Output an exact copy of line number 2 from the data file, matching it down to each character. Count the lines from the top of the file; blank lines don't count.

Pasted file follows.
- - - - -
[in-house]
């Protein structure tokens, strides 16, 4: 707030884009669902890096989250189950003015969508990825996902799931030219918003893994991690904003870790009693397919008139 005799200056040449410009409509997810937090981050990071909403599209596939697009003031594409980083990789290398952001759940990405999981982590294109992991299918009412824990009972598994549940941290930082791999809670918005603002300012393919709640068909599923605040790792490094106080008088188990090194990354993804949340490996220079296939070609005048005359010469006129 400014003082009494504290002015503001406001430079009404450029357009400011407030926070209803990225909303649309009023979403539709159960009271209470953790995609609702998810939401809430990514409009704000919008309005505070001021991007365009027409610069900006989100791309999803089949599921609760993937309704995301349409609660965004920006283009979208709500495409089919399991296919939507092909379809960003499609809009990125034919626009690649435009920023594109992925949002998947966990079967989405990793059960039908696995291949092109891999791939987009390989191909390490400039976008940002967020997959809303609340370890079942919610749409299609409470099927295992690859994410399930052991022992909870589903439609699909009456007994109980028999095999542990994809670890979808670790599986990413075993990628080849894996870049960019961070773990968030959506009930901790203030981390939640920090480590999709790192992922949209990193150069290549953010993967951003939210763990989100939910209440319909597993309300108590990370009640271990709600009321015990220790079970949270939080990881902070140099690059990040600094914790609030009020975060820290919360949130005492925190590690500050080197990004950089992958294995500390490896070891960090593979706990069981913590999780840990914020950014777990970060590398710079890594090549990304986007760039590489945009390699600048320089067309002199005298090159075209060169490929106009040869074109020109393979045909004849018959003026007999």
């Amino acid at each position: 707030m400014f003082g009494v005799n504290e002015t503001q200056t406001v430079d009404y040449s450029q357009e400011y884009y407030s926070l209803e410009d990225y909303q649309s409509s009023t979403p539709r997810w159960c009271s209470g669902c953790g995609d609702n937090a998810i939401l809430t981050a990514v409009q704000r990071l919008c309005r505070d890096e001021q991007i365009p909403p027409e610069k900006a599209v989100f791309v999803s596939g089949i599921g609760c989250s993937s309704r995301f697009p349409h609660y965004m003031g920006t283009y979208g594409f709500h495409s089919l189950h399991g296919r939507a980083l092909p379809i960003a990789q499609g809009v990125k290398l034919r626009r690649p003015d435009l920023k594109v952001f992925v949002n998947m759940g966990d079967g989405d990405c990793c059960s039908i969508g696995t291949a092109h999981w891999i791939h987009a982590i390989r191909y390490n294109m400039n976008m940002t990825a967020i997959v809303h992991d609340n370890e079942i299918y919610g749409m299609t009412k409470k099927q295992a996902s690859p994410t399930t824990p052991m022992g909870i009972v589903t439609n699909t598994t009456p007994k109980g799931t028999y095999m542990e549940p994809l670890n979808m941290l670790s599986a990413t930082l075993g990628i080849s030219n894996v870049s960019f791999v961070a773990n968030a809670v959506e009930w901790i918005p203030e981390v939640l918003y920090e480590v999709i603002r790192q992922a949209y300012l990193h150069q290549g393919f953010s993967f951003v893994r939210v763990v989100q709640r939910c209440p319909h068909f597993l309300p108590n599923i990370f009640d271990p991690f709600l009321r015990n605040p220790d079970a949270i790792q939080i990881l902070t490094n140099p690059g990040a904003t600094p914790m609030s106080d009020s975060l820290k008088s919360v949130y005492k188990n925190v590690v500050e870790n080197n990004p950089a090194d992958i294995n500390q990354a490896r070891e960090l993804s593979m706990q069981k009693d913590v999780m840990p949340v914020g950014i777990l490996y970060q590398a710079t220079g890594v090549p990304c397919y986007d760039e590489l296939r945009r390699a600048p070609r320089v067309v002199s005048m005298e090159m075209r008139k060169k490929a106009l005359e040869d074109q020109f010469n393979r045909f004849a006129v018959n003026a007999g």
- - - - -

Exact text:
């Protein structure tokens, strides 16, 4: 707030884009669902890096989250189950003015969508990825996902799931030219918003893994991690904003870790009693397919008139 005799200056040449410009409509997810937090981050990071909403599209596939697009003031594409980083990789290398952001759940990405999981982590294109992991299918009412824990009972598994549940941290930082791999809670918005603002300012393919709640068909599923605040790792490094106080008088188990090194990354993804949340490996220079296939070609005048005359010469006129 400014003082009494504290002015503001406001430079009404450029357009400011407030926070209803990225909303649309009023979403539709159960009271209470953790995609609702998810939401809430990514409009704000919008309005505070001021991007365009027409610069900006989100791309999803089949599921609760993937309704995301349409609660965004920006283009979208709500495409089919399991296919939507092909379809960003499609809009990125034919626009690649435009920023594109992925949002998947966990079967989405990793059960039908696995291949092109891999791939987009390989191909390490400039976008940002967020997959809303609340370890079942919610749409299609409470099927295992690859994410399930052991022992909870589903439609699909009456007994109980028999095999542990994809670890979808670790599986990413075993990628080849894996870049960019961070773990968030959506009930901790203030981390939640920090480590999709790192992922949209990193150069290549953010993967951003939210763990989100939910209440319909597993309300108590990370009640271990709600009321015990220790079970949270939080990881902070140099690059990040600094914790609030009020975060820290919360949130005492925190590690500050080197990004950089992958294995500390490896070891960090593979706990069981913590999780840990914020950014777990970060590398710079890594090549990304986007760039590489945009390699600048320089067309002199005298090159075209060169490929106009040869074109020109393979045909004849018959003026007999």